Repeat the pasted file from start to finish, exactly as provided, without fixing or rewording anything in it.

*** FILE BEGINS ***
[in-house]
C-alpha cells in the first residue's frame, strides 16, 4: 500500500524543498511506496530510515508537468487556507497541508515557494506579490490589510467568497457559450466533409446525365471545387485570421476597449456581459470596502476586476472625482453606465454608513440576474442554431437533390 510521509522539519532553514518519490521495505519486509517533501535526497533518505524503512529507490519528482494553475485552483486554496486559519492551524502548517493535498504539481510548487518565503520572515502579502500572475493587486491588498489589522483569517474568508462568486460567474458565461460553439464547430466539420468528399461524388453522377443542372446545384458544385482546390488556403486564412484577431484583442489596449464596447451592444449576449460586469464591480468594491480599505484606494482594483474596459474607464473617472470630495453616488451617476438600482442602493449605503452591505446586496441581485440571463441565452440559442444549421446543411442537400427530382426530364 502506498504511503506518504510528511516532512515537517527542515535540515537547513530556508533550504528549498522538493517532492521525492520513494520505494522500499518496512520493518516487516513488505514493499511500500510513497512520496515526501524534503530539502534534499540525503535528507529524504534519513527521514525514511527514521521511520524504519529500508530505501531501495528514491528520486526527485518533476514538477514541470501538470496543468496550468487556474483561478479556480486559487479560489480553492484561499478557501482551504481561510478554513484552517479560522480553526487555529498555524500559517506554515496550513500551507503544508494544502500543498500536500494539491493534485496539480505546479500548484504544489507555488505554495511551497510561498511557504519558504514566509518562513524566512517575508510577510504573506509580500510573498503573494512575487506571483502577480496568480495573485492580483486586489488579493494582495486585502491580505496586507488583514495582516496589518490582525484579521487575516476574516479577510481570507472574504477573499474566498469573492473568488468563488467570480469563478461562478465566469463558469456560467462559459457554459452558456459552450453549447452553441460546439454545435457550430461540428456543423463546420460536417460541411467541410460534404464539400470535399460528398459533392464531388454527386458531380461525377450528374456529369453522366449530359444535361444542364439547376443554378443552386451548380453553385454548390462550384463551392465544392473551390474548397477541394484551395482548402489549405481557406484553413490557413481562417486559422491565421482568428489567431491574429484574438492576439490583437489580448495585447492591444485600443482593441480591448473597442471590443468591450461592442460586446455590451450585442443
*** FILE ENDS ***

[in-house]
C-alpha cells in the first residue's frame, strides 16, 4: 500500500524543498511506496530510515508537468487556507497541508515557494506579490490589510467568497457559450466533409446525365471545387485570421476597449456581459470596502476586476472625482453606465454608513440576474442554431437533390 510521509522539519532553514518519490521495505519486509517533501535526497533518505524503512529507490519528482494553475485552483486554496486559519492551524502548517493535498504539481510548487518565503520572515502579502500572475493587486491588498489589522483569517474568508462568486460567474458565461460553439464547430466539420468528399461524388453522377443542372446545384458544385482546390488556403486564412484577431484583442489596449464596447451592444449576449460586469464591480468594491480599505484606494482594483474596459474607464473617472470630495453616488451617476438600482442602493449605503452591505446586496441581485440571463441565452440559442444549421446543411442537400427530382426530364 502506498504511503506518504510528511516532512515537517527542515535540515537547513530556508533550504528549498522538493517532492521525492520513494520505494522500499518496512520493518516487516513488505514493499511500500510513497512520496515526501524534503530539502534534499540525503535528507529524504534519513527521514525514511527514521521511520524504519529500508530505501531501495528514491528520486526527485518533476514538477514541470501538470496543468496550468487556474483561478479556480486559487479560489480553492484561499478557501482551504481561510478554513484552517479560522480553526487555529498555524500559517506554515496550513500551507503544508494544502500543498500536500494539491493534485496539480505546479500548484504544489507555488505554495511551497510561498511557504519558504514566509518562513524566512517575508510577510504573506509580500510573498503573494512575487506571483502577480496568480495573485492580483486586489488579493494582495486585502491580505496586507488583514495582516496589518490582525484579521487575516476574516479577510481570507472574504477573499474566498469573492473568488468563488467570480469563478461562478465566469463558469456560467462559459457554459452558456459552450453549447452553441460546439454545435457550430461540428456543423463546420460536417460541411467541410460534404464539400470535399460528398459533392464531388454527386458531380461525377450528374456529369453522366449530359444535361444542364439547376443554378443552386451548380453553385454548390462550384463551392465544392473551390474548397477541394484551395482548402489549405481557406484553413490557413481562417486559422491565421482568428489567431491574429484574438492576439490583437489580448495585447492591444485600443482593441480591448473597442471590443468591450461592442460586446455590451450585442443